Jack Bruce, RIP

In my Junior year of high school, way back in 1980, my Spanish class had a Secret Santa for Christmas. We were all supposed to write our names on a slip of paper, put them in a box, and then draw names out of the box. Fortunately, my best friend and partner in all things music, Joe, sat next to me in that class. We had the slips of paper with our names but, rather than put them in the hopper, simply handed them to each other and then pretended to draw from the box. Neither of us wanted the obligatory bottle of cologne that would be presented by a girl, or whatever token gift one high school boy would give another. So when the time came, we exchanged presents. I gave him the LP Rainbow Bridge, by Jimi Hendrix. Joe gave me Cream’s Disraeli Gears. I can still vividly remember another of my friends complaining about the gift he’d gotten (of course, a bottle of cheap cologne). I’m sure he forgot about that gift long ago, but those two LPs Joe and I exchanged served us well for decades. I listened to Disraeli Gears until the grooves on the record were gone, and the album had to be replaced. I taped it and listened to it on a boombox whenever I had to do yard work the following summer. It became part of my DNA. I knew every note, every nuance. In May of 1982, Joe threw a beer bash at his house while his parents were away. We discovered that the day of the party also happened to be Cream bassist Jack Bruce’s birthday, so we posted up signs saying “Happy birthday Jack Bruce” and made sure that both Disraeli Gears and Wheels of Fire made it on to the turntable that night.

The soundtrack of my life during those years was huge, and varied, but Cream was one of the major players. I had all the albums, and went so far as to buy the huge poster that came with the first edition of the Goodbye album from my local record store, where it was stapled to the ceiling. Many years later, in 2005, Joe called me at work. He was talking to me in a very distracted way, mumbling and repeating, “Hold on…” before finally bursting out with “Got it! We’re going to see Cream at the Garden!” He’d been sitting at home, with two computers going, trying to get tickets. The concert was one of the best we’d ever been to, somewhat to our surprise. The band didn’t sound like three guys playing the music of Cream. They sounded like Cream. The three of them stretched out, with songs routinely crossing the eight-, nine-, or ten-minute mark. They played with the fluidity of the best jazz musicians and the fury of the best rock musicians. They were as locked in as any band I’ve ever seen, and they were louder than bombs. Nobody in the band had done anything as good as Cream in the 30+ years since the band’s breakup, but on this night it was like no time had passed. Eric Clapton was being forced to break a sweat for the first time in decades. Ginger Baker was a revelation, as good as he’d ever been, if not better.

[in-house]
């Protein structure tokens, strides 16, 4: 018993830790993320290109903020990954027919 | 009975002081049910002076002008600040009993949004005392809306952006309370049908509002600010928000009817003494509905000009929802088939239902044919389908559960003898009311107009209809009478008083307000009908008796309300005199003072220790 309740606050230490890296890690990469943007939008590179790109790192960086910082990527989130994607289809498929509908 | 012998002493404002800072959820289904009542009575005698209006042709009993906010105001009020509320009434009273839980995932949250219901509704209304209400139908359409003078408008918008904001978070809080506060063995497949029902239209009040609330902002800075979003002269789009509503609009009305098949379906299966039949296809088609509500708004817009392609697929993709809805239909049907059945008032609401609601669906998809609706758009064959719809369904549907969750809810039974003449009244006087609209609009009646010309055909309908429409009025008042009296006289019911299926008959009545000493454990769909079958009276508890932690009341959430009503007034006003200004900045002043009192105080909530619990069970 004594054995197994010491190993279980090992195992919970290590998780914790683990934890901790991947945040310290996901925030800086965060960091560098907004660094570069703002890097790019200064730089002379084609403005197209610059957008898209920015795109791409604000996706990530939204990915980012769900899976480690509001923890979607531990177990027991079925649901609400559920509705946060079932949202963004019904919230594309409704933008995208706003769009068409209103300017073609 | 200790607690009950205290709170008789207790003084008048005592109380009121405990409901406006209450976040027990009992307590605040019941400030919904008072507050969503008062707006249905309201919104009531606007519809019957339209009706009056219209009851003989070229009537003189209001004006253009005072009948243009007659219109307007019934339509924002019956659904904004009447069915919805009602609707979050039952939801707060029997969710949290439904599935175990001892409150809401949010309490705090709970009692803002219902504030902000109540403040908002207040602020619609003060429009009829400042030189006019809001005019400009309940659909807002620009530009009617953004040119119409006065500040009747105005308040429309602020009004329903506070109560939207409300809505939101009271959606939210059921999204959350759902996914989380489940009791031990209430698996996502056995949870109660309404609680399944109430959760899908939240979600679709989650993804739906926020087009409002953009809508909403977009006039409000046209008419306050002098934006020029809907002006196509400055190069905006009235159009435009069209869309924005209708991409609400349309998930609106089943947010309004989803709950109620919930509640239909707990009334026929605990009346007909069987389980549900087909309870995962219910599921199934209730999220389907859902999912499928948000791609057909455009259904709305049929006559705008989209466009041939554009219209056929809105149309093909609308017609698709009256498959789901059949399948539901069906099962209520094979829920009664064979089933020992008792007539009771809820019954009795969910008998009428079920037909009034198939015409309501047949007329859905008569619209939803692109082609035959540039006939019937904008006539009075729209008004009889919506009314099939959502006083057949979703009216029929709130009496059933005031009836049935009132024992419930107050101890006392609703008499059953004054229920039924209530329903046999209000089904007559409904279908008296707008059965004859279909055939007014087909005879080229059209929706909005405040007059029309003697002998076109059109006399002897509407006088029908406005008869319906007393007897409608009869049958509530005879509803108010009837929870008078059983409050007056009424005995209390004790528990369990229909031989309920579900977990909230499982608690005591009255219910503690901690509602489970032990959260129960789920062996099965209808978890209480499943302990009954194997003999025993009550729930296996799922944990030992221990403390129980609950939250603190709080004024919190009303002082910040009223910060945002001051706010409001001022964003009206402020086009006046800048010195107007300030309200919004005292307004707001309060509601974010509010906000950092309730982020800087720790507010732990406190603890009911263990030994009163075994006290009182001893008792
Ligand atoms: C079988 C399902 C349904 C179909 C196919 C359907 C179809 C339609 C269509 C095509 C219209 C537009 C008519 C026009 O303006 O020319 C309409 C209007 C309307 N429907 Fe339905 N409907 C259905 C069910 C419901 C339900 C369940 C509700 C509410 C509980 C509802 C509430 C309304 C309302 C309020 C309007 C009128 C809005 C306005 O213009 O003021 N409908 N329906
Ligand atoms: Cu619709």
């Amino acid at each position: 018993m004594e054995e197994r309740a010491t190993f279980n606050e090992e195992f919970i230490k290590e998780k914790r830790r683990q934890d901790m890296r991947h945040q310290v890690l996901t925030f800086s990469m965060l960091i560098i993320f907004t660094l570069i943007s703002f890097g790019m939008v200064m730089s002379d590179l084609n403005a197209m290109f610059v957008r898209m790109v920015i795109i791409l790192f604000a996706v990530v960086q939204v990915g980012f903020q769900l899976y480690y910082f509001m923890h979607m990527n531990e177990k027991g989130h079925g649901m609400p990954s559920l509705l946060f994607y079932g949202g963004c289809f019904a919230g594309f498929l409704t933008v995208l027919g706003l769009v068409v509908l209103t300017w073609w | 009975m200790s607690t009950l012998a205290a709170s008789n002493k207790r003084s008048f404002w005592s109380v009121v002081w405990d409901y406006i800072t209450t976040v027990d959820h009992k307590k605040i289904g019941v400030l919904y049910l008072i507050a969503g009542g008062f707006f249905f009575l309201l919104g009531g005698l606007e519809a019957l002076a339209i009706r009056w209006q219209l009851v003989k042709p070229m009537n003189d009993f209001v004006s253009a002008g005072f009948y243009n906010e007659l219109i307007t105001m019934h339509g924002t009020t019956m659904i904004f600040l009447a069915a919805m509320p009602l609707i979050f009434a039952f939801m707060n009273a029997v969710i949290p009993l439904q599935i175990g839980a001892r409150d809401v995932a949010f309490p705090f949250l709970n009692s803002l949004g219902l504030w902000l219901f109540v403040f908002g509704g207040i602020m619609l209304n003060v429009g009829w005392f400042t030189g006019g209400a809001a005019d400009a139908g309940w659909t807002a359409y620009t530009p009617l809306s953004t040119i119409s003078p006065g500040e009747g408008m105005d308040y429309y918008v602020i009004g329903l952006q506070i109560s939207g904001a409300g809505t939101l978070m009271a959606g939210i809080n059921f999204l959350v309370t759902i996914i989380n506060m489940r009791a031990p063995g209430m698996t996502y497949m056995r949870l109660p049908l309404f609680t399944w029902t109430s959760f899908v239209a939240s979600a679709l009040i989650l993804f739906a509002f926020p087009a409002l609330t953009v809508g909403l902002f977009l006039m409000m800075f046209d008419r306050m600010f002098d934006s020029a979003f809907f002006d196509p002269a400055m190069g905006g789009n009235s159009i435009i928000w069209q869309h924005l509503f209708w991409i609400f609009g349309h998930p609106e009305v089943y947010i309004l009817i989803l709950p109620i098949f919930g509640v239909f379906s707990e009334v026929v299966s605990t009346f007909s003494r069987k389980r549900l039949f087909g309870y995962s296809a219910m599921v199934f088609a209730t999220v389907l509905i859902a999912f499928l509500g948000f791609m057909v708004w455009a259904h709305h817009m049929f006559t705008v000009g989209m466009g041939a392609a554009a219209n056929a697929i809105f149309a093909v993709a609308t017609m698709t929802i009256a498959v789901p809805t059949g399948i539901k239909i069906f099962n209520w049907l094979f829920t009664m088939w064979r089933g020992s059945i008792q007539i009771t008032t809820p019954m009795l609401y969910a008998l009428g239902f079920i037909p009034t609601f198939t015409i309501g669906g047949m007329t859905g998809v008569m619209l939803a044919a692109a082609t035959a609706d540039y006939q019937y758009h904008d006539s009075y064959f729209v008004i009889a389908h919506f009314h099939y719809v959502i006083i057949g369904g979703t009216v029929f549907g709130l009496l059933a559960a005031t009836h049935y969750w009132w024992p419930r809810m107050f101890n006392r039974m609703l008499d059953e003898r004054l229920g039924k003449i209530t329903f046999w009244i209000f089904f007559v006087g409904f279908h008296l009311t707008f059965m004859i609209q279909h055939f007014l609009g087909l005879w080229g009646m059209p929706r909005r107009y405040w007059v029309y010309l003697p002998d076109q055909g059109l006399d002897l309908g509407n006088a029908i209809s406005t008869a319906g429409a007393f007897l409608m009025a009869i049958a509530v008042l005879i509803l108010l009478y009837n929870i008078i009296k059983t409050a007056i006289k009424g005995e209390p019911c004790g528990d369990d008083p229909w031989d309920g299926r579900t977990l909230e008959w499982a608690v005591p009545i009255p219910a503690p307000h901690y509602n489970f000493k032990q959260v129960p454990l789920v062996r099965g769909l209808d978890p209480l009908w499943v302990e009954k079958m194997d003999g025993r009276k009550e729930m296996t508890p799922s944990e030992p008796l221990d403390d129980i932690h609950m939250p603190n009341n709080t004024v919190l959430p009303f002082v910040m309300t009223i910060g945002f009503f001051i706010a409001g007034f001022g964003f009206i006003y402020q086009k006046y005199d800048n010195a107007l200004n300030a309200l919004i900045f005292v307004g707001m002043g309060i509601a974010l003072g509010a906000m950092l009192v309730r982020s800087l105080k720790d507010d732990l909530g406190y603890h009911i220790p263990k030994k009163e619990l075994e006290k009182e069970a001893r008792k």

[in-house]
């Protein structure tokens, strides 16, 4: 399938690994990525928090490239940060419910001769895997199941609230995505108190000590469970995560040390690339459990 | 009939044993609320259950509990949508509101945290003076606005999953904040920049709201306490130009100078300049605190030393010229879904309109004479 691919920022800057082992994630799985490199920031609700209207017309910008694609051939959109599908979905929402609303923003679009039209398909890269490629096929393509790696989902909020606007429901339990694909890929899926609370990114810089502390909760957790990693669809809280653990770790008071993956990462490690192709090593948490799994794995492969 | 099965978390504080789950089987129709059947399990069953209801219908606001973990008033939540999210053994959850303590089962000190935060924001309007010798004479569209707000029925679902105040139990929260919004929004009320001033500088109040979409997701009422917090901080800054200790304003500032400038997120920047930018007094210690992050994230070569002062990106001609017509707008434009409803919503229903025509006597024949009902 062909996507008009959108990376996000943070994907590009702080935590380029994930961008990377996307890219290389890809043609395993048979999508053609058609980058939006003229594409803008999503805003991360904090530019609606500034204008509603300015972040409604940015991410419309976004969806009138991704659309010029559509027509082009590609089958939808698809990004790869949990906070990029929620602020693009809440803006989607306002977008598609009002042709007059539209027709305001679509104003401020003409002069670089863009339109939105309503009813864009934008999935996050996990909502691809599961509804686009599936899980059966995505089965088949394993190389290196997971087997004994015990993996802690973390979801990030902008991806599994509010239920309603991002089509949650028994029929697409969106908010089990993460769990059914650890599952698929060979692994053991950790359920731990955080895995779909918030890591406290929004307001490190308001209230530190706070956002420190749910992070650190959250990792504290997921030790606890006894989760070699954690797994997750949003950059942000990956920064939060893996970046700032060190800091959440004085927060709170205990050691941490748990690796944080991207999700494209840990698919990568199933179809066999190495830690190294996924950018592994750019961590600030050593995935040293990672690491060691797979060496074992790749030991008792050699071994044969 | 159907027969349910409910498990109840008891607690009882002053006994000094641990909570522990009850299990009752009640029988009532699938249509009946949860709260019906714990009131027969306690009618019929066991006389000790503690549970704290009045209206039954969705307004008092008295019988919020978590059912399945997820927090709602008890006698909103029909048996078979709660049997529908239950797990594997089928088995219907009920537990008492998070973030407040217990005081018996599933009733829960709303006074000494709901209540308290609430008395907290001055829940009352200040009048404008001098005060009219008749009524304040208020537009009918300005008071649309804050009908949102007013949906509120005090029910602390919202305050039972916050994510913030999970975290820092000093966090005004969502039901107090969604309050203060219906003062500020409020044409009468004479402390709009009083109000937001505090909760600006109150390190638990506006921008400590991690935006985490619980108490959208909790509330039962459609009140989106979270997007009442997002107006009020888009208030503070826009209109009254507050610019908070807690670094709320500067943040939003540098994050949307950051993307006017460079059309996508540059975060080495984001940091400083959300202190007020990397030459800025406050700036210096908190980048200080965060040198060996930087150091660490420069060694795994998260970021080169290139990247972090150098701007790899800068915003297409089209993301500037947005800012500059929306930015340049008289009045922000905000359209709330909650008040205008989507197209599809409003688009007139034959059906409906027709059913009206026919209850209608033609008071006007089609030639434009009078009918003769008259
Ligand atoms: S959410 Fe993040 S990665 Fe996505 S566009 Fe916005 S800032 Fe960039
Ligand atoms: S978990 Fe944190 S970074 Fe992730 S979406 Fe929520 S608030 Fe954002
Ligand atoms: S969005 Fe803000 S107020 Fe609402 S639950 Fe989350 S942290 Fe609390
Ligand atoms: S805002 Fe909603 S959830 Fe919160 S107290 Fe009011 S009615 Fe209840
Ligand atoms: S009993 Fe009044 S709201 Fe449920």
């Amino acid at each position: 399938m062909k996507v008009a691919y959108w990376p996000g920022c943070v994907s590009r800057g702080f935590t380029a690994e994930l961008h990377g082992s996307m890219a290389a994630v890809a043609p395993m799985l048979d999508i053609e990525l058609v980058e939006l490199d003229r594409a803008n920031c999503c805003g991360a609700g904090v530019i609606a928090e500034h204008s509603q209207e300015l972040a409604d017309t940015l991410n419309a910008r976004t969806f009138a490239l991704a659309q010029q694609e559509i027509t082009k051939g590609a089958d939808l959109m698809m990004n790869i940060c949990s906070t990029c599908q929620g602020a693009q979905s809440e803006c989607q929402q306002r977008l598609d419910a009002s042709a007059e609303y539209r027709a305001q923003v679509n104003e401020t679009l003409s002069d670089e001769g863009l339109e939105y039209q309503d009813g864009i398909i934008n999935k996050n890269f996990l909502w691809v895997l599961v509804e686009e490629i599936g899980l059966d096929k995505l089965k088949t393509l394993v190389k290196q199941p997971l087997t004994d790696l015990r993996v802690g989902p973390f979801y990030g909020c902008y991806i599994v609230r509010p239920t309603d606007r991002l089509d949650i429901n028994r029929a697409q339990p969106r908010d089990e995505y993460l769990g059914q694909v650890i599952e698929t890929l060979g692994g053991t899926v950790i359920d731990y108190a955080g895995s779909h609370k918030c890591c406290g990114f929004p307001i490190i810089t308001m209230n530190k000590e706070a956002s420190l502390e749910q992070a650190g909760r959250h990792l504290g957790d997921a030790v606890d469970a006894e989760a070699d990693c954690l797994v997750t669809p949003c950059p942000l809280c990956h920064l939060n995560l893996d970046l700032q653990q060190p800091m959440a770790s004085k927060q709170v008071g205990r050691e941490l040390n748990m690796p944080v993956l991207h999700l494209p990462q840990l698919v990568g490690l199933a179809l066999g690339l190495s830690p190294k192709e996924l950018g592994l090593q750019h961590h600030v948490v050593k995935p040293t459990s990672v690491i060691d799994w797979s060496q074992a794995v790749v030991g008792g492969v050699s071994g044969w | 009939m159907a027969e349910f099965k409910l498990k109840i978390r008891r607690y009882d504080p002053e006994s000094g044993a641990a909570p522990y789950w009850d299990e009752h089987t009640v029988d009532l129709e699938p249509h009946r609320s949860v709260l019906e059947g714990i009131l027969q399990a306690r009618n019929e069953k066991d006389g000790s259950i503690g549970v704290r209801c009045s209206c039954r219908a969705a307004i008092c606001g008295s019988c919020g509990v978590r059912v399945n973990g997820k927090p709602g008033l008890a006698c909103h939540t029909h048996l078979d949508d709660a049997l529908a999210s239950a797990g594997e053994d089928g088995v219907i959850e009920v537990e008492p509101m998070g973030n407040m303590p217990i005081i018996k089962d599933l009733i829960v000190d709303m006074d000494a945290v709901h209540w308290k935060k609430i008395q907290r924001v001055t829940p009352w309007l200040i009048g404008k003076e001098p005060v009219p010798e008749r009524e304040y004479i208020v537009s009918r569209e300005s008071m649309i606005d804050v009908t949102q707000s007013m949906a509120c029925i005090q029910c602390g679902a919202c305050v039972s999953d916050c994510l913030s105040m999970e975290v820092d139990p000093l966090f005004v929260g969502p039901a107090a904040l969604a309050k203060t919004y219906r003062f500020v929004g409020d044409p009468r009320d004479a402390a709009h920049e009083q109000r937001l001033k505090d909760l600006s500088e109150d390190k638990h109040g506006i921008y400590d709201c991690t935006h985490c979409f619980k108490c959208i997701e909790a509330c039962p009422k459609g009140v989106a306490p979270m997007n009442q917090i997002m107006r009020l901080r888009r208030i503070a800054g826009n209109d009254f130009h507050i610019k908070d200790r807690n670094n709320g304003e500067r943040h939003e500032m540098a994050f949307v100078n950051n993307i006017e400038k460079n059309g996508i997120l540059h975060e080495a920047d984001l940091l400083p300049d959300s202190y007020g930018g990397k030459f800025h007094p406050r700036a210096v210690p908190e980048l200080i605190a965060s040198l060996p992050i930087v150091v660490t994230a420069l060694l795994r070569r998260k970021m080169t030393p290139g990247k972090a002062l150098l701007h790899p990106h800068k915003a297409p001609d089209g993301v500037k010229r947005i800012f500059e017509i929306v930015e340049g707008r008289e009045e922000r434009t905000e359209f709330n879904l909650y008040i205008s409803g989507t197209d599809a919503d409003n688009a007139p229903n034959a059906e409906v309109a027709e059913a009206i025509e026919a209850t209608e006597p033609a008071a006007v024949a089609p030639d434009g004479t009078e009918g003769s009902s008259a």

The night, however, belonged to Jack Bruce. Two years earlier Bruce had a liver transplant, which meant that there were moments in the show where he sat down to rest. But his voice was as elegant as ever, a resonant tenor that added pathos to “We’re Going Wrong” and a withering intensity to “White Room.” His bass playing was equally remarkable. He played lightning fast runs on the bass, going toe-to-toe with one of rock’s greatest drummers and one of rock’s greatest guitarists.

Cream was a band of equals. Equal in skill, equal in ego, equal in ambition. It was a band that was never going to last because it was far too combustible. Bruce and Baker hated each other, though they were in awe of each other’s musicianship. All three members were also far too mercurial. Much like Jeff Beck or Neil Young, they were journeymen, too restless to ever be tied down for a long time. In many ways it’s a miracle Cream lasted as long as it did.

After the band split, Jack Bruce began an erratic solo career. He played free jazz with John McLaughlin on Things We Like and joined Tony Williams’s jazz fusion-oriented Lifetime. He released solo albums, and played with everyone from Frank Zappa and Lou Reed to Robin Trower and Leslie West. His jazz-influenced rock album I’ve Always Wanted To Do This paired him with the great jazz drummer Billy Cobham. It was released around the time I first got Disraeli Gears, and I bought it almost immediately.

Jack Bruce and Ginger Baker were jazz musicians. They played blues and rock, as well, but at the end of the day it was all about jazz for both of them. The intensity they brought to their extended musical improvisations when Cream performed live were revolutionary. They brought a level of musicianship to rock that demanded attention and respect.